Why we love the places we love - what the research says
Posted November 24, 2010
The John S. and James L. Knight Foundation just released the findings from its three-year study of people’s attachment to communities, assisted by polling and analysis from Gallup. The findings strengthen the interim conclusions reported here last fall that social offerings, openness and beauty are far more important than perceptions of the economy, jobs or basic services and even safety in creating a lasting emotional bond between people and their community.
In a week dedicated to giving thanks, it seems especially appropriate to be thankful for community, and even more thankful for the qualities of community that matter most. (It also seems particularly helpful to focus on local communities, given that the country and world writ larger appear headed for hell in a handbasket, but today’s not the day for elaborating on that one.)
The 26 cities in the Knight Soul of the Community survey with the highest levels of resident love and passion for their community, or resident attachment, also had the highest rates of economic growth over time.
“Our theory is that when a community’s residents are highly attached, they will spend more time there, spend more money, they’re more productive and tend to be more entrepreneurial,” said Jon Clifton, deputy director of the Gallup World Poll, in a press release. “The study bears out that theory and now provides all community leaders the knowledge they need to make a sustainable impact on their community.”
Despite changes in the economy since the study was begun in 2008, the researchers found some constants:
- The things that create the greatest emotional connection between people and their community – social offerings, openness and aesthetics – have remained stable for three years. Other factors studied in the research were civic involvement, social capital, education, perception of the local economy, leadership, safety, emotional well-being and basic services.
- The link between local GDP and residents’ emotional bonds to a place has also remained steady despite declines in the economy over the three years of the study. Communities with residents who are more attached to a place show stronger growth even in tough economic times.
- People’s perception of their community’s performance in social offerings, openness and beauty has a greater impact on their emotional bonds to a place than their demographic characteristics.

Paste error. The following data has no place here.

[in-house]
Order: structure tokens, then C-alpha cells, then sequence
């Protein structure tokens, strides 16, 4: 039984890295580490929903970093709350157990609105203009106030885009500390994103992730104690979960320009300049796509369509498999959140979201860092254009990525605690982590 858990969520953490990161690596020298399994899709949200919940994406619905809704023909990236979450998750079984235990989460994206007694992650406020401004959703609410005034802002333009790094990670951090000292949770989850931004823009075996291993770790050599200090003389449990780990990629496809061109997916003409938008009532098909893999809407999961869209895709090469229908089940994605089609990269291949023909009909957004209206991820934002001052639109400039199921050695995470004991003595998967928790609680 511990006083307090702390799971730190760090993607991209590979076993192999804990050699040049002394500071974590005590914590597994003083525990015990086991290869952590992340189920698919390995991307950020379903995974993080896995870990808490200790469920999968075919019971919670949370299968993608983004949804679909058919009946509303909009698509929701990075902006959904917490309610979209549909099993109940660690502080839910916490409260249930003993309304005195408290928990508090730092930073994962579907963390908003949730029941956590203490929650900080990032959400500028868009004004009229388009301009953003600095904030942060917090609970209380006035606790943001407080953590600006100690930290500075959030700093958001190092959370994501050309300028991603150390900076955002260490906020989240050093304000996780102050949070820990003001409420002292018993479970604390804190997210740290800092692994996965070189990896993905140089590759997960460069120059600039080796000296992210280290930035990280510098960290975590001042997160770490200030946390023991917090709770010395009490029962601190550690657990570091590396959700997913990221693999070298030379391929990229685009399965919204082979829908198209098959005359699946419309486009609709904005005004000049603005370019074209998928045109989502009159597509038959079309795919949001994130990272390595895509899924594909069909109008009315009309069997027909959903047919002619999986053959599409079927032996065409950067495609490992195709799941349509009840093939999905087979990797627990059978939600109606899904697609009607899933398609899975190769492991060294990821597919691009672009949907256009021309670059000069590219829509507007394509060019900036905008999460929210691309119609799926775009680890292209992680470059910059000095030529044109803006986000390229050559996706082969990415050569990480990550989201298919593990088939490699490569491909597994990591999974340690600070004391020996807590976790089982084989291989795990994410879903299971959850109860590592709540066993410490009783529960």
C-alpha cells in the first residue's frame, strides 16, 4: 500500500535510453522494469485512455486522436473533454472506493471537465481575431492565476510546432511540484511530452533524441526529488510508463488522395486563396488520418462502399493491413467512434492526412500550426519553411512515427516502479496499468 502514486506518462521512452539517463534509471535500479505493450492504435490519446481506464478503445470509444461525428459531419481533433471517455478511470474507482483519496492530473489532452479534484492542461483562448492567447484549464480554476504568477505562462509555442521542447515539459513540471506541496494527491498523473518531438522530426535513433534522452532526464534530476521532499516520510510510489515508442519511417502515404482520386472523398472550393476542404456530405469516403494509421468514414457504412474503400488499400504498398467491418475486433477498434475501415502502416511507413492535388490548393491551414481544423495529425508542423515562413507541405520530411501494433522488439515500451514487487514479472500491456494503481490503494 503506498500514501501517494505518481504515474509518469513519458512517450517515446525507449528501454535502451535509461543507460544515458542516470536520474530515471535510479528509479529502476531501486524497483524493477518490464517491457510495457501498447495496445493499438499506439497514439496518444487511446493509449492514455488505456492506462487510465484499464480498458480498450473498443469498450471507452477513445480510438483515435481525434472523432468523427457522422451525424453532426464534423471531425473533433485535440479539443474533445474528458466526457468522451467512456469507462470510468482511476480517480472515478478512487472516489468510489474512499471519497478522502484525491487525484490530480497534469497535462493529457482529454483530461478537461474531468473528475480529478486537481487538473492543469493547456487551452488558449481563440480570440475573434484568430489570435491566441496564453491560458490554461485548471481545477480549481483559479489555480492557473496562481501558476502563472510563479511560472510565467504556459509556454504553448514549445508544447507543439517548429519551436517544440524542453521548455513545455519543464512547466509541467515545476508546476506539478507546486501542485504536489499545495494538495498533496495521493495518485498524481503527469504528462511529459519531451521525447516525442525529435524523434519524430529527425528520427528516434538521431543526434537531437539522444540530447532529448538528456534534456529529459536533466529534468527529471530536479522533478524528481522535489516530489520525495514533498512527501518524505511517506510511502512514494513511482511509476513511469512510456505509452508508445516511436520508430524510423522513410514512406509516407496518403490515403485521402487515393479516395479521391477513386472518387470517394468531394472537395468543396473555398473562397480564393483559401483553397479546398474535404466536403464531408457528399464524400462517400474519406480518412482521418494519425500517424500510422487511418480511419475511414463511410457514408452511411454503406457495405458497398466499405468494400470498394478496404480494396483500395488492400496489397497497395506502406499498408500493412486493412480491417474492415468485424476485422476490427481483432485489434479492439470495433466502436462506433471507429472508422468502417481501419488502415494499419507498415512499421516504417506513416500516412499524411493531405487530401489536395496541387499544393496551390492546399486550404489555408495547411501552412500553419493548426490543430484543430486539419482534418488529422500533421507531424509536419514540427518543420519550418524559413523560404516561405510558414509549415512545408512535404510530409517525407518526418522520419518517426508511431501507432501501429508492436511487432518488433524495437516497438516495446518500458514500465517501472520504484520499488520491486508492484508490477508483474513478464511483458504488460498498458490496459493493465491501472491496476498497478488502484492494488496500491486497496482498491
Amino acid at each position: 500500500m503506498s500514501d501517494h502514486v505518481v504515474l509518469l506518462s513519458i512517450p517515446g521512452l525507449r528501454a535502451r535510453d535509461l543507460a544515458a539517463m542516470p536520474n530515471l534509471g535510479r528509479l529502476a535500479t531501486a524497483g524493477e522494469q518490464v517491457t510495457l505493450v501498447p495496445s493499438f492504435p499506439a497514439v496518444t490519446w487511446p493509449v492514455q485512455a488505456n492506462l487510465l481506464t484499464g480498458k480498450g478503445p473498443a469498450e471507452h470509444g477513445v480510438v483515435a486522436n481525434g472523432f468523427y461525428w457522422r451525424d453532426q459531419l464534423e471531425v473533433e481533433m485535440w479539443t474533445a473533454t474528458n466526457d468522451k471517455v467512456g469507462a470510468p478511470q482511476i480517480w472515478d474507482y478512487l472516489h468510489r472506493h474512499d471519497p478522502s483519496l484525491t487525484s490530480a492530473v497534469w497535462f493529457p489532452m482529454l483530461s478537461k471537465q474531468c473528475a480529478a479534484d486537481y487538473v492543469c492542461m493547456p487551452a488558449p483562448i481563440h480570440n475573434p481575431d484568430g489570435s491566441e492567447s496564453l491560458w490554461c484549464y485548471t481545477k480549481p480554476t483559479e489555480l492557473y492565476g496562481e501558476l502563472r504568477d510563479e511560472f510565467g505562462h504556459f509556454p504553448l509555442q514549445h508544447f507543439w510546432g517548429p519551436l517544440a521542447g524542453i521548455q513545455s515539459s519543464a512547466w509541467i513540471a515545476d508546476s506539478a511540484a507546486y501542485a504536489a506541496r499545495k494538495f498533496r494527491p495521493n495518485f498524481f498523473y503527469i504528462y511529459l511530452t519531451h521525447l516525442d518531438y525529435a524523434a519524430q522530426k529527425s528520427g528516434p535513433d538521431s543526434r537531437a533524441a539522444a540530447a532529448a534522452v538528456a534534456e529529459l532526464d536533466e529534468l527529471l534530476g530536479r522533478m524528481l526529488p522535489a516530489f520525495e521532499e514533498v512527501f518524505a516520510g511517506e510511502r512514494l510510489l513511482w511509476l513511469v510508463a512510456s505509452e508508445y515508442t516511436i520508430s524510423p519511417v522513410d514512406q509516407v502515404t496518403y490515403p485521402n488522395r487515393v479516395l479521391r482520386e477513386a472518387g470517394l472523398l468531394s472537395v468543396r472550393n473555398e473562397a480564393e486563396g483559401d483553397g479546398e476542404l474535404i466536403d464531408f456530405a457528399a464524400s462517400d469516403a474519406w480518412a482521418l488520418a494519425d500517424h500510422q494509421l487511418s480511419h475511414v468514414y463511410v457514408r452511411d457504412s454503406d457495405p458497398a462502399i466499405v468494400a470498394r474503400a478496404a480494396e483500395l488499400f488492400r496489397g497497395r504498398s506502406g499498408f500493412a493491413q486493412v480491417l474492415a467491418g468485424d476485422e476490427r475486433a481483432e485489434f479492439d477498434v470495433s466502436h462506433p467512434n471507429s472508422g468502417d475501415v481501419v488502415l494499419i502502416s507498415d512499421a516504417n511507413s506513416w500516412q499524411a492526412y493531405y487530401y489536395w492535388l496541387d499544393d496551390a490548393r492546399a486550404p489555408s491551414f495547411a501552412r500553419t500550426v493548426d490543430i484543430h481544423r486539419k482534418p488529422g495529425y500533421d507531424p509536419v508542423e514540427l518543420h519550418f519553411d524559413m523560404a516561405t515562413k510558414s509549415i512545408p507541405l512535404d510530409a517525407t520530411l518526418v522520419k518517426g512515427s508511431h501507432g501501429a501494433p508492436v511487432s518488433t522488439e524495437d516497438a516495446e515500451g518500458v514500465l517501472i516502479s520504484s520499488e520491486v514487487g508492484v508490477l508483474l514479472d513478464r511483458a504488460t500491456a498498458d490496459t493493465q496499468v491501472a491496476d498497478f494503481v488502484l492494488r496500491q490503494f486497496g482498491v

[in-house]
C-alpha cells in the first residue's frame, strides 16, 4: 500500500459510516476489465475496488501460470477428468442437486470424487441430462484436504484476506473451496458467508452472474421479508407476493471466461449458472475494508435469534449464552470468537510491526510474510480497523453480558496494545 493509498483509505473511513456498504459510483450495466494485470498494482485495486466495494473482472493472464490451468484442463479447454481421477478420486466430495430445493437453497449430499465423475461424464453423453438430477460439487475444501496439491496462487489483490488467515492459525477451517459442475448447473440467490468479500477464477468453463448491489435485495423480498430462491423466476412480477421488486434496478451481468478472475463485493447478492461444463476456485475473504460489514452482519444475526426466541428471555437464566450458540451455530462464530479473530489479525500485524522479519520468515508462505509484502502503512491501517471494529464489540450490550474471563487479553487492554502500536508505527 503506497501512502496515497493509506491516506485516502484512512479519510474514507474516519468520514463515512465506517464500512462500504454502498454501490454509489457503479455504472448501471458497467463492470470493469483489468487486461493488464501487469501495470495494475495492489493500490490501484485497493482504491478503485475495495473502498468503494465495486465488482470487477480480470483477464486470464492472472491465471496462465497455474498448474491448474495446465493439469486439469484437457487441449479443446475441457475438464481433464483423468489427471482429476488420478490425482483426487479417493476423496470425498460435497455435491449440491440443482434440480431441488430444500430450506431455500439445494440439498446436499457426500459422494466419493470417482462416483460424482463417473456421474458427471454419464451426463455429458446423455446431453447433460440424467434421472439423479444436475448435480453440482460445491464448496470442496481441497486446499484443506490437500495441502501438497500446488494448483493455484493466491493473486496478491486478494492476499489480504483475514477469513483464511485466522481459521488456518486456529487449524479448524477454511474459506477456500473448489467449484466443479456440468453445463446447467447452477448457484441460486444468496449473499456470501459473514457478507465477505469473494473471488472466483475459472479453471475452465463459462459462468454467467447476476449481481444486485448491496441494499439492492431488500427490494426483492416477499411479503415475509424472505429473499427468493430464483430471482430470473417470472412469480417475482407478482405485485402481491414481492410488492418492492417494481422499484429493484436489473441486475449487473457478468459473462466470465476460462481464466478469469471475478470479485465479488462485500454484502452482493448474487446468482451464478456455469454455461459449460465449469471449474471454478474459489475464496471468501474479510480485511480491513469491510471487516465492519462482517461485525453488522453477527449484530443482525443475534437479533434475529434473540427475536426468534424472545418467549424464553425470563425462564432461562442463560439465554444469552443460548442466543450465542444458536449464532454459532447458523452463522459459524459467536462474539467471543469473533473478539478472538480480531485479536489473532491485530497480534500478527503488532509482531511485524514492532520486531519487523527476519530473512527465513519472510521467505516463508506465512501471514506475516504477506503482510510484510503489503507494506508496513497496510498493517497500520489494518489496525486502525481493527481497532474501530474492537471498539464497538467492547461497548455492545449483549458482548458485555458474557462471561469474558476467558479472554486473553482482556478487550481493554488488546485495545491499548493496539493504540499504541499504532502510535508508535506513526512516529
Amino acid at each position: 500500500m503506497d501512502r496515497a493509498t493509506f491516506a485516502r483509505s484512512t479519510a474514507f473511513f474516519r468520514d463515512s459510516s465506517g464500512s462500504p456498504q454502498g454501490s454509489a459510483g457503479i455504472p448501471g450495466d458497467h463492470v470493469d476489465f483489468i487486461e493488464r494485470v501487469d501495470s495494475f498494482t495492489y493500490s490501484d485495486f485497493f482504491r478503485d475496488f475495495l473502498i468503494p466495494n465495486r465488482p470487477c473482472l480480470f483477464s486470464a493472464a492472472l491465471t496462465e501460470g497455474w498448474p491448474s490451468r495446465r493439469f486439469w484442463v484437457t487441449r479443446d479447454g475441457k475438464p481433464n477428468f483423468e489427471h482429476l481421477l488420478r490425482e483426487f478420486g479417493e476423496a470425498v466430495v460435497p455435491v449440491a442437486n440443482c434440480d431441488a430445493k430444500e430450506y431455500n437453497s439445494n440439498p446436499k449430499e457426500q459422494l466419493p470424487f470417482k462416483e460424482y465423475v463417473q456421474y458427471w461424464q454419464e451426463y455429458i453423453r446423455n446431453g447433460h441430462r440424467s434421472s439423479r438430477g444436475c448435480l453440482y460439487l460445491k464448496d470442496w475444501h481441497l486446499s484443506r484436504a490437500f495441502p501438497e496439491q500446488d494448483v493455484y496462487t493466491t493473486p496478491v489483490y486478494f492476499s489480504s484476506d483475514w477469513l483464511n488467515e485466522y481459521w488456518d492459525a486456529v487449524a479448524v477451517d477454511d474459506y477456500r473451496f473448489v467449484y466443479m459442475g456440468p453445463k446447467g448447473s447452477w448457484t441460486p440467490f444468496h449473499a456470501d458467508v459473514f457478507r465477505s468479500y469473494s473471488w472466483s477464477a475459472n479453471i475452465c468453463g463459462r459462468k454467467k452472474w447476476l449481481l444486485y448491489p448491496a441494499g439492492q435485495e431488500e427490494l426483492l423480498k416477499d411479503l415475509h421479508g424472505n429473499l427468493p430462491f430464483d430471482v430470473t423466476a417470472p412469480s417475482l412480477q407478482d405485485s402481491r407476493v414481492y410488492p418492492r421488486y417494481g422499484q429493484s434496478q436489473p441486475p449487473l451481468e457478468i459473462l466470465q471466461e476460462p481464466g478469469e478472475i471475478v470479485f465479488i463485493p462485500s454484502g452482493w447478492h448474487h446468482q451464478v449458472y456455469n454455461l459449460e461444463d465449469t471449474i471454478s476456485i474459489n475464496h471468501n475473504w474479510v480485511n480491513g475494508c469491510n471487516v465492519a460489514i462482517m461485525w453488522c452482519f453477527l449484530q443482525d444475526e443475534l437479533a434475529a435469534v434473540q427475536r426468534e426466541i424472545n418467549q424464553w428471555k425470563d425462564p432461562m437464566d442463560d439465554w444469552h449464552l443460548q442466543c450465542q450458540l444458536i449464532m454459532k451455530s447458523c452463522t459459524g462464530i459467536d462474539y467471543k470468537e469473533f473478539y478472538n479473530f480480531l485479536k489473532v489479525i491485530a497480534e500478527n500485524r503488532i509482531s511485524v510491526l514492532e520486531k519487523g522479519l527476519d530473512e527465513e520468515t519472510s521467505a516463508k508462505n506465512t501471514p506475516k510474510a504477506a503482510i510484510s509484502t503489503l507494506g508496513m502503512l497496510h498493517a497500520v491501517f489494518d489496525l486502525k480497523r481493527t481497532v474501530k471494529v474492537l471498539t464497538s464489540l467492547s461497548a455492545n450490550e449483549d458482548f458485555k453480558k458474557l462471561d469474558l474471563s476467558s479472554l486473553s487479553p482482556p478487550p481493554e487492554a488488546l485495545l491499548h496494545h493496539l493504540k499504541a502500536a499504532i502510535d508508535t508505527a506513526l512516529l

- Perception of the local economy is not a leading reason residents create an emotional bond to a place.
The study methodology analyzed the relationships between the answers to two sets of questions - one to determine how attached respondents were to their communities, and another to determine how respondents felt about particular community aspects. The researchers sought to discover which aspects identified in the second set of questions best predicted the results of the first. The main website includes an interactive map that you can use to click on the various cities and compare their results.
For example, in Saint Paul, the findings followed those elsewhere with social offerings, aesthetics, and openness as the top three factors, and education not far behind. If I read the data correctly, “civic involvement” and “social capital” ranked as the least influential factors. (The survey questionnaire did not use those words when polling respondents.)
Writing in The Christian Science Monitor, Brian Anthony Hernandez emphasized the research’s findings concerning community attachment and economic growth:
“If you sometimes stop and wonder why you donate to your local school’s annual fundraiser, help plant trees on your town’s main drag or offer free hot cocoa at every street fair, the answer is because you're either very generous or you know what's good for your local economy.
“New research suggests when people ‘love’ the culture of their towns, economic prosperity follows. In a three-year Gallup survey of 26 U.S. cities, researchers learned the communities with highest levels of resident attachment — a person's passion for where he or she lives — also had the highest rates of GDP growth over time.”
Leaders in three of the 26 cities surveyed – Miami, Charlotte and Detroit – already have plans in place to use the findings to help transform their communities, according to Knight and Gallup. For example, The Miami Foundation, formerly Dade Community Foundation, will use the research to identify needs specific to the South Florida region – and address them through advocating for public policy changes or taking direct action. For more on those three projects, which are supported by Knight Foundation, go here.
The cities surveyed were chosen because the Knight brothers owned newspapers in them. They vary in population size, economic levels and how urban or rural they are, and include the following: Aberdeen, South Dakota; Akron, Ohio; Biloxi, Mississippi; Boulder, Colorado; Bradenton, Florida; Charlotte, N.C.; Columbia, S.C.; Columbus, Ga.; Detroit, Michigan; Duluth, Minnesota; Fort Wayne, Indiana; Gary, Indiana; Grand Forks, North Dakota; Lexington, Kentucky; Long Beach, California; Macon, Georgia; Miami, Florida; Milledgeville, Georgia; Myrtle Beach, South Carolina; Palm Beach, Florida; Philadelphia, Pennsylvania; San Jose, California; St. Paul, Minnesota; State College, Pennsylvania; Tallahassee, Florida; and Wichita, Kansas.
Gallup randomly surveyed 43,000 adults by phone from 2008 to 2010. You can download the full report here.
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Kaid Benfield writes (almost) daily about community, development, and the environment. For more posts, see his blog's home page.
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